Results released for antibody and COVID-19 testing of Boston residents
About 1 in 10 residents in this study have developed antibodies and approximately 1 in 40 currently asymptomatic individuals are positive for COVID-19 and potentially infectious.
Mayor Martin J. Walsh, together with Massachusetts General Hospital (MGH), and the Boston Public Health Commission (BPHC), today announced the study to evaluate community exposure to COVID-19 through a representative sampling of asymptomatic Boston residents resulted in 9.9% testing positive for antibodies and 2.6% of currently asymptomatic individuals testing positive for COVID-19. In conclusion, approximately 1 in 10 residents in this study have developed antibodies and approximately 1 in 40 currently asymptomatic individuals are positive for COVID-19 and potentially infectious.
"We can draw two preliminary conclusions from the results of this study," said Mayor Walsh. "First, that the actions we took early on in this pandemic made a real difference in slowing the spread and, second, that the majority of our population still have not been exposed to the virus. This underscores what we already know, that we have to move cautiously and stay focused on what got us this far. This can be done by a gradual, phased-in approach to reopening that includes clear health criteria and safety guidelines for each industry and depends on testing and hospital metrics reaching certain benchmarks, and continuing to move in the right direction."
More than 5,000 residents living in East Boston, Roslindale or within the boundaries of zip codes 02121 and 02125 in Dorchester were invited to voluntarily participate in the study, with total outreach representing more than 55% people of color. Approximately 1,000 residents expressed interest in participating and 786 residents were deemed eligible. Of those, 750 residents enrolled in the study and received the required testing. Residents with symptoms or a previously positive COVID-19 test were disqualified from the study.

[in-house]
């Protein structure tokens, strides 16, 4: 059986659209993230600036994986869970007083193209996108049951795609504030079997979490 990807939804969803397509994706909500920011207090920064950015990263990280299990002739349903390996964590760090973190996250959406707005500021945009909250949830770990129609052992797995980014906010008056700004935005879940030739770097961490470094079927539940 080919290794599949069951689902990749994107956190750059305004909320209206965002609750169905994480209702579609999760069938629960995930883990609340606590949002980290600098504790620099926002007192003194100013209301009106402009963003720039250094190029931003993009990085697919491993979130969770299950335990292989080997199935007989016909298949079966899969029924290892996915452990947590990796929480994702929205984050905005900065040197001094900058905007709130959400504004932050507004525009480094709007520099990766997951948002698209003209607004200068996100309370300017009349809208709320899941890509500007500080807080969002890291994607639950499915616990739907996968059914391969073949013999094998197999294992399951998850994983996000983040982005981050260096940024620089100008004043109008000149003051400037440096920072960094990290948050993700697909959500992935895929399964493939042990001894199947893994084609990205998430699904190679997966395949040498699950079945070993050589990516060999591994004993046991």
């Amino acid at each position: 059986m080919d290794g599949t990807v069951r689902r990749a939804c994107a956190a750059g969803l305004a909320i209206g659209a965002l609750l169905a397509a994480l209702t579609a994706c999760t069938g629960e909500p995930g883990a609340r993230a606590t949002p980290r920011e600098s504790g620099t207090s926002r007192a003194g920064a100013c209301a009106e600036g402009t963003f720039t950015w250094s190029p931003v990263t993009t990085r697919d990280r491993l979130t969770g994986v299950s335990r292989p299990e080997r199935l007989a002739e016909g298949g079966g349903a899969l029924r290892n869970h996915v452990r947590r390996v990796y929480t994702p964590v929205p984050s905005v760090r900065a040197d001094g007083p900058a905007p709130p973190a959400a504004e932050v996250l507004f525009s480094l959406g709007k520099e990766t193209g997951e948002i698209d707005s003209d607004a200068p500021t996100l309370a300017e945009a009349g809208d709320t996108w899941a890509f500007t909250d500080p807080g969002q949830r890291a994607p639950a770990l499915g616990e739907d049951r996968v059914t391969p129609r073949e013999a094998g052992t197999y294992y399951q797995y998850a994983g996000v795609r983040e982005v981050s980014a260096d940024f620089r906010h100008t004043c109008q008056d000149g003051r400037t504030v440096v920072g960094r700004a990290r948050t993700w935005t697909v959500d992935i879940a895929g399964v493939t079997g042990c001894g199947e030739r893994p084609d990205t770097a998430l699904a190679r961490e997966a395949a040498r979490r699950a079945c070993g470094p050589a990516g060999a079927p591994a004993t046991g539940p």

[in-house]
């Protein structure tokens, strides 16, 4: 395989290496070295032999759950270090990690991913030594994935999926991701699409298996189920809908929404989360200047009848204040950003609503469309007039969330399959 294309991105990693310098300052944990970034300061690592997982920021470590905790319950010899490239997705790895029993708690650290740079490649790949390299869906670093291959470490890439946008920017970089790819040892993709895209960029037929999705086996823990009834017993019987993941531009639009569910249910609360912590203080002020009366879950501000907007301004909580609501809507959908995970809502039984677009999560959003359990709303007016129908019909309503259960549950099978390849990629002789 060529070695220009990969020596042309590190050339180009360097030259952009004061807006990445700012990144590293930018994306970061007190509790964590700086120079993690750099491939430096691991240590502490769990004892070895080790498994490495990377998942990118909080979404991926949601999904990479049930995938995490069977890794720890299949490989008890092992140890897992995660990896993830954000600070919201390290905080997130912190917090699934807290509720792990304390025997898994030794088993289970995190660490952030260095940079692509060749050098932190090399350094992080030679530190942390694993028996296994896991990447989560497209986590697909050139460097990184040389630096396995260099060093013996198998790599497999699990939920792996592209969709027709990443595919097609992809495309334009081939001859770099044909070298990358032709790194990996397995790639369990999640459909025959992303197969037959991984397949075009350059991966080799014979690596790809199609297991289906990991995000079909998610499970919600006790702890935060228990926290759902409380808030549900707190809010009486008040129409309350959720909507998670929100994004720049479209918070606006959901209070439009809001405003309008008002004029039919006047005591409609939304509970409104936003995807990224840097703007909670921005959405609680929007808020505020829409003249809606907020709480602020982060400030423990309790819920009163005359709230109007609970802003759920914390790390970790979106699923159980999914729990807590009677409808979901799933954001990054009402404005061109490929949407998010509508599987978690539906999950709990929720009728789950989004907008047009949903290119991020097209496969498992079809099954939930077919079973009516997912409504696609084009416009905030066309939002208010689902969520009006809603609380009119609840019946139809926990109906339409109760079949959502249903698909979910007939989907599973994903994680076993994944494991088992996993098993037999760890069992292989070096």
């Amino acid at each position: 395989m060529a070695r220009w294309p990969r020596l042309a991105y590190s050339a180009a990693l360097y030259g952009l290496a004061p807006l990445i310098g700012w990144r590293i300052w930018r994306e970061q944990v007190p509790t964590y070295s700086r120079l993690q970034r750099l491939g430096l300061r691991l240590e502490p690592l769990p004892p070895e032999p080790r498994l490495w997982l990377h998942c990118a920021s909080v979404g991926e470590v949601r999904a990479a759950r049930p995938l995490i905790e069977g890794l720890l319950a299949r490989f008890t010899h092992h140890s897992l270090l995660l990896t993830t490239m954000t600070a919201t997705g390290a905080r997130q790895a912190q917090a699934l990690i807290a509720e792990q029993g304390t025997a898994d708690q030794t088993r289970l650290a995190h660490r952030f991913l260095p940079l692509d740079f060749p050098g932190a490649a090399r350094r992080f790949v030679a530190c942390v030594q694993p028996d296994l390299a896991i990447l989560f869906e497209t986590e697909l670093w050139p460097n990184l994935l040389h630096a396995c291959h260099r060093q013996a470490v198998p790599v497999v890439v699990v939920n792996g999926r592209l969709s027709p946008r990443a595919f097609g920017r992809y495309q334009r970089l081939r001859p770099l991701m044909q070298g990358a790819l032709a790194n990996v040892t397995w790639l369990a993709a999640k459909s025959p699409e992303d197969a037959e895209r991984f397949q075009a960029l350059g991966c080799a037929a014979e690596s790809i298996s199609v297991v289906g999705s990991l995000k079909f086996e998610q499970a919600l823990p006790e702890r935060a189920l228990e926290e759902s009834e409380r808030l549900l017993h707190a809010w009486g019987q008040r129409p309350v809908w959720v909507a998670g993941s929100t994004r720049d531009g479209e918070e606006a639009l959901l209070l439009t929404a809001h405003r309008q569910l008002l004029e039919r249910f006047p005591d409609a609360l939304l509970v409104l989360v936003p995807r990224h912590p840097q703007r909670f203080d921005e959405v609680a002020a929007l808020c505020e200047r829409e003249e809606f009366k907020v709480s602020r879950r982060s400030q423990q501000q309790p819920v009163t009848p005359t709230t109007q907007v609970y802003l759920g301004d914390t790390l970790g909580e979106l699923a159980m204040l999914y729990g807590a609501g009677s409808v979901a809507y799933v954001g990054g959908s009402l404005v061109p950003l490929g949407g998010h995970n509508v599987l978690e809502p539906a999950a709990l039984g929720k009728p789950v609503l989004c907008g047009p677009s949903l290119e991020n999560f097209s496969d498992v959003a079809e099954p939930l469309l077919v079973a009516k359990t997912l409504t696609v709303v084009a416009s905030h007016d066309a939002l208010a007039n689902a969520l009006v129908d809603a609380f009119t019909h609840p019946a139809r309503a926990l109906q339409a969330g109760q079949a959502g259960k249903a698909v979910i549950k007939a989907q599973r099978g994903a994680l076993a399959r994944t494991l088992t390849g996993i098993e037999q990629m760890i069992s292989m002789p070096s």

Baseline demographics of the 750 participants:
- Median age is 42.4 years old
- 61.6% are female, 38.3% male
- 36.8% are from Roslindale, 25.1% are from East Boston, 23.2% are from 02125 in Dorchester and 14.9% are from 02121 in Dorchester
- 62% are white, 18.7% are Black/African-American, 12% are Latinx/Hispanic, 2.3% are Asian/Pacific Islander and .13% are American Indian/Alaska Native. 1.6% preferred not to say and 1.6% are unknown. There were no significant differences in COVID-19 or antibody rates by race or ethnicity in this sample.
Prevalence of COVID-19 positivity in currently asymptomatic individuals ranged from 1.1% to 4.6%, while antibody positivity ranged from 6.3% to 13.3% by zip code.
- East Boston: 1.1% tested positive for COVID-19, 13.3% tested positive for antibodies
- Roslindale: 2.2% tested positive for COVID-19, 7.6% tested positive for antibodies
- 02121 in Dorchester: 2.7% tested positive for COVID-19, 6.3% tested positive for antibodies